Elon Musk has sent a third letter to Twitter attempting to terminate his $44 billion acquisition of the company. Musk’s legal team cited Twitter’s multimillion dollar severance payment to former security chief and whistleblower Peiter Zatko as a violation of the merger agreement and a reason to end the deal. The letter, dated September 9th, was sent to Twitter’s chief legal officer Vijaya Gadde, and was included in a filing Twitter made with the SEC on Friday (which you can read at the bottom of this article).
Last month, Zatko made headlines by accusing Twitter of misleading investors about the number of bots on the service, failing to delete users’ data, and having poor security practices, among other things. Musk jumped on the accusations, citing them in his second termination letter and subpoenaing Zatko to testify in the lawsuit. Zatko was set to be deposited on Friday.
Elon Musk sent his first letter of termination in July, saying that Twitter mislead him about the number of bots on its platform, and that the company wouldn’t give him access to the information he need to make his own determinations. This is despite the fact that he was given access to the “firehose” API that contains every tweet.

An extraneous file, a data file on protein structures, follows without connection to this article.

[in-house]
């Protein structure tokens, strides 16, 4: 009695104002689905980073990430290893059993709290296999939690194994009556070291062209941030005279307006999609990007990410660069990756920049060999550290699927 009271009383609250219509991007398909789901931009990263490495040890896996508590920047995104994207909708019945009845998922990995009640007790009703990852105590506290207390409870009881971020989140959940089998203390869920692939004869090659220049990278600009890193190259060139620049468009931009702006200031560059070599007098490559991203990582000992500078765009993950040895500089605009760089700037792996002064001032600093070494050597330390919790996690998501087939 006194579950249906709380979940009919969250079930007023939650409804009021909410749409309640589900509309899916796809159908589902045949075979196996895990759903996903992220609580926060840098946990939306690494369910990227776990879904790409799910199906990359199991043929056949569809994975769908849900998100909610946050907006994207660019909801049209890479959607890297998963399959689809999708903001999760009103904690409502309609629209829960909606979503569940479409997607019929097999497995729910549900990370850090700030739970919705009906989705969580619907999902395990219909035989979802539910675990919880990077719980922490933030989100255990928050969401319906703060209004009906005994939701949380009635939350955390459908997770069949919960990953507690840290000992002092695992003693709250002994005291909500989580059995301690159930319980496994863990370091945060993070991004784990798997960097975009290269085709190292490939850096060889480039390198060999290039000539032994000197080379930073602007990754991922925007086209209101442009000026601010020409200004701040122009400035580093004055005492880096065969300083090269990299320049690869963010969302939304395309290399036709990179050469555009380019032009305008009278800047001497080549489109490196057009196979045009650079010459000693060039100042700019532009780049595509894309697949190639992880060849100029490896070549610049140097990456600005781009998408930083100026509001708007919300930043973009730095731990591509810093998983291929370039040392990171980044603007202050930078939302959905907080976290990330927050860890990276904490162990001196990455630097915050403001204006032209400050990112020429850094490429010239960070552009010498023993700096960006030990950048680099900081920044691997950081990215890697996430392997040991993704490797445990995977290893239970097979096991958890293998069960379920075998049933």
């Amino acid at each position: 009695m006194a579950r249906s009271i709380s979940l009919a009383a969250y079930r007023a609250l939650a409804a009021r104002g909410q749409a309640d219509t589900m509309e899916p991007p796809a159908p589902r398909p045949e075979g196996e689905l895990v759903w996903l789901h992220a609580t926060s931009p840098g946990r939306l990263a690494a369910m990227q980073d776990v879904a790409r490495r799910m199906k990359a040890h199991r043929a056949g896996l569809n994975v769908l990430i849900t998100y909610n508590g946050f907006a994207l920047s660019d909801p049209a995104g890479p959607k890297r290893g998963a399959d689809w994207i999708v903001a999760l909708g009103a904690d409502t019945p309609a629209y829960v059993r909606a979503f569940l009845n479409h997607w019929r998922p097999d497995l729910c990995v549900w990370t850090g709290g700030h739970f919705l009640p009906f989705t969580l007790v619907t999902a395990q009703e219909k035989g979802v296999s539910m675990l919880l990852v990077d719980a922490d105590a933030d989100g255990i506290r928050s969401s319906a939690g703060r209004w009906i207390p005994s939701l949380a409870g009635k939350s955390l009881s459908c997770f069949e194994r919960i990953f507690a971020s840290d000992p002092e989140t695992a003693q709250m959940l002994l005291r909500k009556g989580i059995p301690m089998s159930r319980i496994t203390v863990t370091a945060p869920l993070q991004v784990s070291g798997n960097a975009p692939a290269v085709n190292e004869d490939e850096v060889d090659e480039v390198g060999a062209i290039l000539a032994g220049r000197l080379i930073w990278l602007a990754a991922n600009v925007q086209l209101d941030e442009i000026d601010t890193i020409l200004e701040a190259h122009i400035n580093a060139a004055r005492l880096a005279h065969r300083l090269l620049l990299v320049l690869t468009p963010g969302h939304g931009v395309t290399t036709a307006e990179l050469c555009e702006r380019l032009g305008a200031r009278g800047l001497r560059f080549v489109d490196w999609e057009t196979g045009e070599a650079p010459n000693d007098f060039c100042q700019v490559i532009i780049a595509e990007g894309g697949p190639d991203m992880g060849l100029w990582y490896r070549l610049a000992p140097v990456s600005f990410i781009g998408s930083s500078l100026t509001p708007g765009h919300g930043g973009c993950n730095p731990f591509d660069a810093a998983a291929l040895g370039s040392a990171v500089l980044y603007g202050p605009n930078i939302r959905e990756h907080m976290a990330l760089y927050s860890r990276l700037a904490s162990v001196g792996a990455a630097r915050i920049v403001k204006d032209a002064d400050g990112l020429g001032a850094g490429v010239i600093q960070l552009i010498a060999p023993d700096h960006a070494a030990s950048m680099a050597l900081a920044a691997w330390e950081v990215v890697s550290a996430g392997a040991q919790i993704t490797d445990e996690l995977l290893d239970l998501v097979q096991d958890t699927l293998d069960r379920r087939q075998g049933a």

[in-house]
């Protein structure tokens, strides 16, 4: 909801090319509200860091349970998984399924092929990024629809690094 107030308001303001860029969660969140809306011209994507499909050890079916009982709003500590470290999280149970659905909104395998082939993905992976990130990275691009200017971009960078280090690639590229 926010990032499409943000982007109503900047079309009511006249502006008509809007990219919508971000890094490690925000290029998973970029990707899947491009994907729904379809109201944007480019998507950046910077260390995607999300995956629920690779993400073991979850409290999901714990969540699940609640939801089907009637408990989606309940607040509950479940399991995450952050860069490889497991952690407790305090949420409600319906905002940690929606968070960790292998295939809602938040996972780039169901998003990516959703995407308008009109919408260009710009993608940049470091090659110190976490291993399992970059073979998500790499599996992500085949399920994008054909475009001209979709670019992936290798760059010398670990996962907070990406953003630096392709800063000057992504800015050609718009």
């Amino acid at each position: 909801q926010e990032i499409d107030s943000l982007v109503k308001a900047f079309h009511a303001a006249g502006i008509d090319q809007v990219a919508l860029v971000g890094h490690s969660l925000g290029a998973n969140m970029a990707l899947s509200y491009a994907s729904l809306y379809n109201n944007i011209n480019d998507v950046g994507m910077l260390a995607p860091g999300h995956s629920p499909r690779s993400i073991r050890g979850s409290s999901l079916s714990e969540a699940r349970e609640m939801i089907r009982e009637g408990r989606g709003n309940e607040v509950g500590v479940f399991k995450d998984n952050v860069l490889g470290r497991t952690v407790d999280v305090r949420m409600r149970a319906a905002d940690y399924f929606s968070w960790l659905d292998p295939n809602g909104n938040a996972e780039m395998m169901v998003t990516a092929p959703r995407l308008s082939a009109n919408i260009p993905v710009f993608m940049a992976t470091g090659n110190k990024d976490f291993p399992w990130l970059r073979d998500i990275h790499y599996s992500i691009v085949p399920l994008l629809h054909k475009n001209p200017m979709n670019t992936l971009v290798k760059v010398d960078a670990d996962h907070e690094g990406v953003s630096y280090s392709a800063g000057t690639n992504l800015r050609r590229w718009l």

On Thursday, the wall street journal reported that Twitter had agreed to pay Zatko roughly $7 million before he left the company, in relation to lost compensation after he and the company negotiated about pay for months. Musk’s lawyers are citing it as yet another reason why his deal to purchase the social media company shouldn’t go through. The purchase agreement bars Twitter from providing any out-of-the-ordinary severance or termination payments. According to the Log, the settlement isn’t particularly strange, given that Zatko was an executive leaving the company, but it seems like Musk doesn’t agree. (The letter also mentions Musk didn’t learn about the separation agreement until Twitter filed it with the court.)
Whether Musk is actually allowed to terminate the deal is a matter for a court in Delaware after Twitter sued Musk in July for trying to abandon the deal. Chancellor Kathaleen McCormick has already ruled that Musk will be allowed to use Zatko’s allegations to support his case, and that there will be a “limited” discovery on documents related to the whistleblower’s report. In August, Musk filed the second notice of termination, citing the original reports.
The trial is set to begin on October 17th. Twitter didn’t immediately reply to a request for comment.